The hymns sung were ‘O Lord my God when I in awesome wonder’, ‘I Vow to thee my country’, ‘Eternal Father strong to save’ and ‘Abide with me’. The readings were ‘God saw you getting tired’ (read by Denise Kennedy), ‘If I should go’ (read by Anna Mcgowan) and ‘the Broken chain’ (read by Catherine Kennedy). Revd Alex Pease led the service and gave an address and John Purver played the organ. The processional music was ‘Underneath the Stars’ by Kate Rusby and the recessional music was ‘Goodbye’ by Josef Locke.
David Dingle gave the following tribute about Andrew, the colleague
It was an honour to work with Andrew right from his first year at P&O Cruises to the day he retired from Carnival UK, and it is an equal honour to pay tribute to him as a colleague. I say “colleague”, but for all of us here who worked with him, he was a great deal more than that – he was our friend.
My first encounter with Andrew was in 1980 I think on Oriana, or possibly Canberra. He was Ship’s Accountant, a position with its own uniquely coloured epaulettes. I hope he kept them as a badge of his unique role. I was a very green management trainee at the time, coming to learn what a ship’s accountant did. I saw very much the serious side of Andrew, for he was always a serious and highly professional finance man. It was one of those times when I felt that I was sitting at the feet of the master – there were few things which Andrew enjoyed more than imparting knowledge and wisdom, and he was certainly on top form that day. I’m not sure how much I actually remembered, as credits and debits were never my strongest subjects – so you can imagine how grateful and relieved I was to have Andrew as my Finance Director for 11 years.
For the next 15 years or so, we went our different ways in the Company, Andrew running the financial side of our Fleet Management operation in Southampton and me growing up in Marketing in London. What I do know about that time is that Andrew grew from being the newly joined Ship’s Accountant to one of the most knowledgeable and erudite people in the Company. He was the best last-resort for anyone in any doubt – there was very little that he didn’t know, and anything temporarily forgotten could be discovered, after some searching, amongst the voluminous piles of paper for which his desk became famous.
Andrew’s sheer knowledge combined with his professional discipline made him very versatile, meaning that in addition to his role as Finance Director to P&O Princess Cruises and then Carnival in the UK, he oversaw and took responsibility for a whole host of extra functions at various times, often new business disciplines yet to find a home and at other times more specialist departments simply looking for one. Supply Management, Legal, Insurance, Fleet Manning all came Andrew’s way at various times.
Probably his greatest achievement beyond his strictly financial responsibilities was the building of Carnival House in Southampton, a project which transformed our Company and truly moved it into the 21stCentury. On paper it was a low-budget production but what Andrew delivered was truly amazing – a comfortable and highly attractive place to work which immediately created a collaborative atmosphere, strengthening and unifying our team. Its atrium is the stand-out feature and the building is, in the minds of very many, the best corporate headquarters south of London. Few people create such a long-lasting legacy and it must have been of particular pride to Andrew when Sue officially opened the building in 2009.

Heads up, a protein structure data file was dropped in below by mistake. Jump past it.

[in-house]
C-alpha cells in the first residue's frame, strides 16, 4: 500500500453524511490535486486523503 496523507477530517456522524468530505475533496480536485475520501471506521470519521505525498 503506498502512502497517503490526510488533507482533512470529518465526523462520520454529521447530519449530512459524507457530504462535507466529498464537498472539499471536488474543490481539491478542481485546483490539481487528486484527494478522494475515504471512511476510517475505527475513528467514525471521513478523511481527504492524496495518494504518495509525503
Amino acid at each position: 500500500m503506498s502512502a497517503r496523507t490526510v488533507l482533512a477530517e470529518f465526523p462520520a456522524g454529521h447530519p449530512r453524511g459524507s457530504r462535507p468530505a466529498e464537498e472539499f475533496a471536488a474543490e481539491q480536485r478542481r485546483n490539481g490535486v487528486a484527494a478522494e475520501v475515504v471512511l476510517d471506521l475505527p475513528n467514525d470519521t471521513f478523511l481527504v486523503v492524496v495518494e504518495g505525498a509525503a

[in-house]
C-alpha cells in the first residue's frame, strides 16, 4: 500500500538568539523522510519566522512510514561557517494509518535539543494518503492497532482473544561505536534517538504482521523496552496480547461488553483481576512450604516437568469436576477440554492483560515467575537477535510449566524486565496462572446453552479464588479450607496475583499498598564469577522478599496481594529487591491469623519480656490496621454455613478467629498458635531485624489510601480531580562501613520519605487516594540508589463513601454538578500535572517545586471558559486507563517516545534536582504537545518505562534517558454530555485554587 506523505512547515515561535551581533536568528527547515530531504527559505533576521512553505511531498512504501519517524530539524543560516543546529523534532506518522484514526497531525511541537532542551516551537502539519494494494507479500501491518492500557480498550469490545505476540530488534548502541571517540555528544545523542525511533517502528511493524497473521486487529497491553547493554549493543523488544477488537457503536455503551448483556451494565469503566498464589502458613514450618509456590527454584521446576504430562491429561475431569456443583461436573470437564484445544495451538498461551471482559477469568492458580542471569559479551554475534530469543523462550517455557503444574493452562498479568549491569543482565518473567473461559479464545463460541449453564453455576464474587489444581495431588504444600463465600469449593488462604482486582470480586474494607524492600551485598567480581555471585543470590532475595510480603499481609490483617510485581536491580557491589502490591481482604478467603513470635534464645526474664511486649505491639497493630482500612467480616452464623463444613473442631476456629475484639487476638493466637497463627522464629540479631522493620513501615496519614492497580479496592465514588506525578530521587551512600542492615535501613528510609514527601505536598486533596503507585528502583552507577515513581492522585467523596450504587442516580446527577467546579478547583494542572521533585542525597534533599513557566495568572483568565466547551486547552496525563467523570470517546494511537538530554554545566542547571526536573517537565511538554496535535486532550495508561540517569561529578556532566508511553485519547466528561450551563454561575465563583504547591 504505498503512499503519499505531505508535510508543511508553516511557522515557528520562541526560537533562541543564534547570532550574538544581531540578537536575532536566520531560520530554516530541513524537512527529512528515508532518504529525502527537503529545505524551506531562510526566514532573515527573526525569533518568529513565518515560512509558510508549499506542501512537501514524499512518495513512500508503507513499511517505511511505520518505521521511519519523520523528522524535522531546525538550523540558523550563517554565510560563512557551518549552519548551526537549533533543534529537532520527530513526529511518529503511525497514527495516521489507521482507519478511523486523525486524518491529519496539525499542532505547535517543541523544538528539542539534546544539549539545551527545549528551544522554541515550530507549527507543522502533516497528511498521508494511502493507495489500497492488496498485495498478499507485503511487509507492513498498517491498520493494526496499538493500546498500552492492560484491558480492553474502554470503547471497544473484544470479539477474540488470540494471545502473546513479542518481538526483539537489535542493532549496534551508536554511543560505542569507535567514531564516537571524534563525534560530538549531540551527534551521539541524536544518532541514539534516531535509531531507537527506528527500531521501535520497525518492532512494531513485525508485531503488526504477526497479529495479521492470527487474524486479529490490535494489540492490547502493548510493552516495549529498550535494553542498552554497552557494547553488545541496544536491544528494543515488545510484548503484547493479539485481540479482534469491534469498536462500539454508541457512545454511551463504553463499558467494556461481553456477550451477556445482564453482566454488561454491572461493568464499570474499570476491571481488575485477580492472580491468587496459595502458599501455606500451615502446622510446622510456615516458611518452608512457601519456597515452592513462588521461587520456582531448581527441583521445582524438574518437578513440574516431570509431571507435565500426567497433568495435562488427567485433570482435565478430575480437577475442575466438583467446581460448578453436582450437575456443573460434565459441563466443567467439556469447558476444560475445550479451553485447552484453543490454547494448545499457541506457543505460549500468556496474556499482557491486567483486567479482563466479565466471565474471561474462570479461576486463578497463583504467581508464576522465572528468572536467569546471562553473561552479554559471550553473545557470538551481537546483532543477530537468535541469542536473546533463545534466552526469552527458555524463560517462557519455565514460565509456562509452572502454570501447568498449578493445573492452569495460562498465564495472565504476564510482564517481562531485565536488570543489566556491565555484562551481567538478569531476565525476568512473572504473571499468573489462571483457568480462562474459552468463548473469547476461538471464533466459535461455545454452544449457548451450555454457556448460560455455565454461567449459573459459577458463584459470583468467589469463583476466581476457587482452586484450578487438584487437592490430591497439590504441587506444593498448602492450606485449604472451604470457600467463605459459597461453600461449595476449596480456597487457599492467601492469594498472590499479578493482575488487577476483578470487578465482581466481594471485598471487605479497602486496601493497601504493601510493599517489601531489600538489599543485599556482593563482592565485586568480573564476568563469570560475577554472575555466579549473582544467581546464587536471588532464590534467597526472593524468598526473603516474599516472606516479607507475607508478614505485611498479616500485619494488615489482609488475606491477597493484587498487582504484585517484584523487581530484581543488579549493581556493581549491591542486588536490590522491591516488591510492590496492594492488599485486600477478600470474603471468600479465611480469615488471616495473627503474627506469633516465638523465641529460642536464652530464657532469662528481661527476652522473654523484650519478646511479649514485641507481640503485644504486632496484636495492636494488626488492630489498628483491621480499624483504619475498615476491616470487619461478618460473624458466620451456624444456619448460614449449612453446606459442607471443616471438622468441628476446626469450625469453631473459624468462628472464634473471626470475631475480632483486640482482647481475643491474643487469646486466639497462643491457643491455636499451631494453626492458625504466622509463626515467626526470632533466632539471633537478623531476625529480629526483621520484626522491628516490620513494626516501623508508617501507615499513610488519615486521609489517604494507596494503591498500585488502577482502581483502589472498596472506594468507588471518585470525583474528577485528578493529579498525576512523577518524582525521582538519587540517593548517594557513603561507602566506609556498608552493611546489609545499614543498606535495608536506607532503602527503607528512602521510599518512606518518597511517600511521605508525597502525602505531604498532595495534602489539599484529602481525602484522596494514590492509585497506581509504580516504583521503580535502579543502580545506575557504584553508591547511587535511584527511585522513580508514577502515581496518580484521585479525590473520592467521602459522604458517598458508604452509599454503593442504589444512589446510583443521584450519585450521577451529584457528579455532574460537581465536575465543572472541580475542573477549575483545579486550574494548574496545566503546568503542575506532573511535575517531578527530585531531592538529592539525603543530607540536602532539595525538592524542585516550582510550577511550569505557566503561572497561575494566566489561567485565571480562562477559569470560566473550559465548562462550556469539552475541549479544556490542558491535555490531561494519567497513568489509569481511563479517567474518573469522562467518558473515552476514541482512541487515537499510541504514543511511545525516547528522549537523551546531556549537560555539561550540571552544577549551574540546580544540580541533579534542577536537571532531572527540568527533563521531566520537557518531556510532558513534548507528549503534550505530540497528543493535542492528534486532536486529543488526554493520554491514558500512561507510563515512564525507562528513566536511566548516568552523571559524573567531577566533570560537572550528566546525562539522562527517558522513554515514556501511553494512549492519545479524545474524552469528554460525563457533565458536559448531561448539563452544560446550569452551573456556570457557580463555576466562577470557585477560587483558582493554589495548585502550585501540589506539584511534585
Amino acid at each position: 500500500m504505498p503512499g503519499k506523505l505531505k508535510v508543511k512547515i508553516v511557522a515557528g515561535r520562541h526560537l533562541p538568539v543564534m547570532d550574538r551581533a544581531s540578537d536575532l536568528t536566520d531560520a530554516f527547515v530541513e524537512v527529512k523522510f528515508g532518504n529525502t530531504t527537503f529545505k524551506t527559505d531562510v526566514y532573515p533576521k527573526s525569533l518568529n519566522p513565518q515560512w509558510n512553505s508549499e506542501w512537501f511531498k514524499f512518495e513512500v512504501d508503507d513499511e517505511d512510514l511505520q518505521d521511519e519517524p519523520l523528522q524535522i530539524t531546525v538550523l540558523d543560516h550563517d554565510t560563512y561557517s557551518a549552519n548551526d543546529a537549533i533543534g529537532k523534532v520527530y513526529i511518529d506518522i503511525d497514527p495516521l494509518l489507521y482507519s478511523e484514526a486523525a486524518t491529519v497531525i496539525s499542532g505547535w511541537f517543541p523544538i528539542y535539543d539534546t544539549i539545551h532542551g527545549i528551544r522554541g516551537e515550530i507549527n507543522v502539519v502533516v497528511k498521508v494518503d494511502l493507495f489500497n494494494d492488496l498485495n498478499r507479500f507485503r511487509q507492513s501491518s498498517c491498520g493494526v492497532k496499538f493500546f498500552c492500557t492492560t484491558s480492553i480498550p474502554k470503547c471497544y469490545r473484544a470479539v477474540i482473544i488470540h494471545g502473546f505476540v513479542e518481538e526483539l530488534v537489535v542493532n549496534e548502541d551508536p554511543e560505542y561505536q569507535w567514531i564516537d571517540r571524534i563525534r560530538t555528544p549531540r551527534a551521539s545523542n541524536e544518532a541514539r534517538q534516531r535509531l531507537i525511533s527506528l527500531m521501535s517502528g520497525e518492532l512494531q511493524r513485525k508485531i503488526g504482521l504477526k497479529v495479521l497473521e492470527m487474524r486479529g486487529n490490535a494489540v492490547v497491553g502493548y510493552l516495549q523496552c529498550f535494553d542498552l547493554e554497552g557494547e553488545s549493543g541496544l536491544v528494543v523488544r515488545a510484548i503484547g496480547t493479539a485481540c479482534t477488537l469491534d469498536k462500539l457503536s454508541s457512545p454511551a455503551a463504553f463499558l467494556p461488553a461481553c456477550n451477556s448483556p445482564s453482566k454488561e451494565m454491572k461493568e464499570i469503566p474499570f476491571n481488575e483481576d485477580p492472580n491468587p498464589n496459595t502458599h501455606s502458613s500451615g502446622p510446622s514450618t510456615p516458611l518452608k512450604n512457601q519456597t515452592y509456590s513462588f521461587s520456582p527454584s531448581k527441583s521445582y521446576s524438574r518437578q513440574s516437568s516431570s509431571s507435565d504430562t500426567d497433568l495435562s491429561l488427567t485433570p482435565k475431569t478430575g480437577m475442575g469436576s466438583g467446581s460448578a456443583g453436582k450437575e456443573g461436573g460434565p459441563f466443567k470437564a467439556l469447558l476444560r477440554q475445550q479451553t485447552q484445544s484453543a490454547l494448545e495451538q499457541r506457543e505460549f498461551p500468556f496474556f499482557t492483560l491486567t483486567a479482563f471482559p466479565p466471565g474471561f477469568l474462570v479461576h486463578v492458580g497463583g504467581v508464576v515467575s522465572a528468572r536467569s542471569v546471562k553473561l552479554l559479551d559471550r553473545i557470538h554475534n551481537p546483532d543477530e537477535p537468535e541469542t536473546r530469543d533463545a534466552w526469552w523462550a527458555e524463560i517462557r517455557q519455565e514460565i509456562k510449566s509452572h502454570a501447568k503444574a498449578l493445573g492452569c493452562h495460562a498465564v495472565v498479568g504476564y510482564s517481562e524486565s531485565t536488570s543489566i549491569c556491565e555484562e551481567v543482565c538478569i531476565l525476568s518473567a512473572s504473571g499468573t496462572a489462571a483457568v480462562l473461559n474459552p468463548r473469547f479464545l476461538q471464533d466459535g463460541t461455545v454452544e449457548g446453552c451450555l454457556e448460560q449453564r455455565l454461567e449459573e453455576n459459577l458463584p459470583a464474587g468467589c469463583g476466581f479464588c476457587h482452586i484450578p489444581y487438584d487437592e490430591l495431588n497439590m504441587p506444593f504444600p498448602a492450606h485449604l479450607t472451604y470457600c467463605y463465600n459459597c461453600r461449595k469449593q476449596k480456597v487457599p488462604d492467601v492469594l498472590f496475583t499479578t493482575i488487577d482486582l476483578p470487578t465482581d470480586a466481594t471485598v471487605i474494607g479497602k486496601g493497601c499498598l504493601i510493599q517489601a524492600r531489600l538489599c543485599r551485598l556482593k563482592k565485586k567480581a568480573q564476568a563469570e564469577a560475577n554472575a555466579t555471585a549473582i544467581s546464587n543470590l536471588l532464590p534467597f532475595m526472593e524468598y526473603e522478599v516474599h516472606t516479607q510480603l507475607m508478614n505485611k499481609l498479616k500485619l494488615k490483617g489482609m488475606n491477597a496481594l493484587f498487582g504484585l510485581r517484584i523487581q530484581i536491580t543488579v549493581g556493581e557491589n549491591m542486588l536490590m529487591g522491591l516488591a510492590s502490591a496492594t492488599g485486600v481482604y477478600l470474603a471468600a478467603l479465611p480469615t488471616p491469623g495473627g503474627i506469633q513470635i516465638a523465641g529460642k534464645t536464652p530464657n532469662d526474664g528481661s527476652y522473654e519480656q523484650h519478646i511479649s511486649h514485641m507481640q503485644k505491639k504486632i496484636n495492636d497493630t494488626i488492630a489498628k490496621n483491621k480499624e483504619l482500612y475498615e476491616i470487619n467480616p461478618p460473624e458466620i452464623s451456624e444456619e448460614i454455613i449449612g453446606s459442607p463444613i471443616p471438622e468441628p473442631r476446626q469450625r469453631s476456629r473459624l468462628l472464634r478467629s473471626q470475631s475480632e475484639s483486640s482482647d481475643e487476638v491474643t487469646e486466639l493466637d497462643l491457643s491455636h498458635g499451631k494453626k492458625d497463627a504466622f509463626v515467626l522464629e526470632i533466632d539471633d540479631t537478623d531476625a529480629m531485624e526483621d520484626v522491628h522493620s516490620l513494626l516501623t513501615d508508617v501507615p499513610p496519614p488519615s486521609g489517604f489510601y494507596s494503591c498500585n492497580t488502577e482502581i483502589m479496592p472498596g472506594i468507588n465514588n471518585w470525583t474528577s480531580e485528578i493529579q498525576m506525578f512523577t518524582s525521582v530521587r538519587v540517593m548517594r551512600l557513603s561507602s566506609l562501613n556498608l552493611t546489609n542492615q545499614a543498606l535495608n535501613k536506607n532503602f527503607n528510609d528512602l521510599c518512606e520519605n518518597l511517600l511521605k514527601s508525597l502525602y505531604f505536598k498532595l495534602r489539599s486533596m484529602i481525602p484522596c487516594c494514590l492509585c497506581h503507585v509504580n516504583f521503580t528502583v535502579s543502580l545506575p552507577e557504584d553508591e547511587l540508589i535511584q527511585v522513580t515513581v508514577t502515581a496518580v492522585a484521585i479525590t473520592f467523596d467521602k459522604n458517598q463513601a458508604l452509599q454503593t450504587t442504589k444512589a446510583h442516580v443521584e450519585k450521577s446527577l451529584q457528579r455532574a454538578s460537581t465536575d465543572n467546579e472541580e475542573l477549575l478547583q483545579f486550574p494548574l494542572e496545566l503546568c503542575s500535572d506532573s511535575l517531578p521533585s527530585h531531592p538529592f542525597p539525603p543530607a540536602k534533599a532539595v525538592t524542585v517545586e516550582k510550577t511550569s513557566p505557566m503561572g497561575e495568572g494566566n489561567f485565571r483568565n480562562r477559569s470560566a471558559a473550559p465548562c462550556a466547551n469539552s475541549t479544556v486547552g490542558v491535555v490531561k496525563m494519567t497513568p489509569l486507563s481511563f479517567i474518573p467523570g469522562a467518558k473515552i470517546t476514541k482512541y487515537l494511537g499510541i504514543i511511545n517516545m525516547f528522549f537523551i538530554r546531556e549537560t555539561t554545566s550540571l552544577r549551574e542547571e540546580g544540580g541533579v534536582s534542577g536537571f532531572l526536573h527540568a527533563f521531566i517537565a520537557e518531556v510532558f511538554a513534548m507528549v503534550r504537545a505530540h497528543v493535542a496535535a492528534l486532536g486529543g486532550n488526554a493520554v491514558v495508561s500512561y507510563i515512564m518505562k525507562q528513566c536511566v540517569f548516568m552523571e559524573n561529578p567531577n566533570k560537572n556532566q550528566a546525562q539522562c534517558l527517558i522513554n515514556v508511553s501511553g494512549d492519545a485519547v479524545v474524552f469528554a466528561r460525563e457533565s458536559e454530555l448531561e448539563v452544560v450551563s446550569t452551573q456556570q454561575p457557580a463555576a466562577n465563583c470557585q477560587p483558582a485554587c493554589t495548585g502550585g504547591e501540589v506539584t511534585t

But we remember Andrew as much for what he was like to work with as for the great things he achieved. And we remember him very fondly. We remember him for his wit, his wisdom and his knowledge, often all three rolled into one. His erudition extended way beyond his business knowledge and he delighted in using a musical or literary quote to make a point. Often he endeared himself with his sheer obscurity – many of us will remember “Will it sell in Peoria?” (his contribution to any marketing debate) or “Pelion piled on top of Ossa” (which meant things were going pear-shaped). If nothing else we were all grateful for a moment’s levity.
We also remember how Andrew would view the people who worked for him as his extended family. He cared for them a great deal, he coached, coaxed and encouraged them. Just as he was loyal to the Company, he was loyal to his team and they were loyal to him. Many will be grateful for how Andrew helped them build successful careers.
But most of all, we remember Andrew as a friend – generous, hospitable, always willing to give of himself. We remember particularly fondly the management dinners at his local pub. Friday night at the pub was sacrosanct for Andrew – but somewhat inconveniently management dinners were also arranged for Fridays. So Andrew proposed the obvious solution – and what a good solution it was. All of us who went along will always those occasions – they were fun and we rarely left on time. Through wit and wisdom, sociability and friendship, Andrew gave so much to all the people he worked with – and we are so very grateful.
So today we say goodbye to a great colleague and a great friend. Andrew – you will always be in our minds and in our hearts.
Chris Foreman gave the following tribute to Andrew, the friend
I have been best mates with Andrew for well over 30 years.
During the last period of his illness, I was fortunate to spend some precious time with him when he was in a relatively good place.
When we met, he was weak in body but not in spirit and we talked old times, football, this and that. Laughed as we had always done. It was a joy to be in his company again. I am immensely grateful for those few hours with my dear friend.
Andrew being Andrew, he was getting things organised. He asked me to speak today, and as you would expect, the instructions were clear. I was to talk about friendship and good times.
I’ve since concluded that in making his request, Andrew was telling us all that, in his last weeks, he was thinking of us. As we are now thinking of him.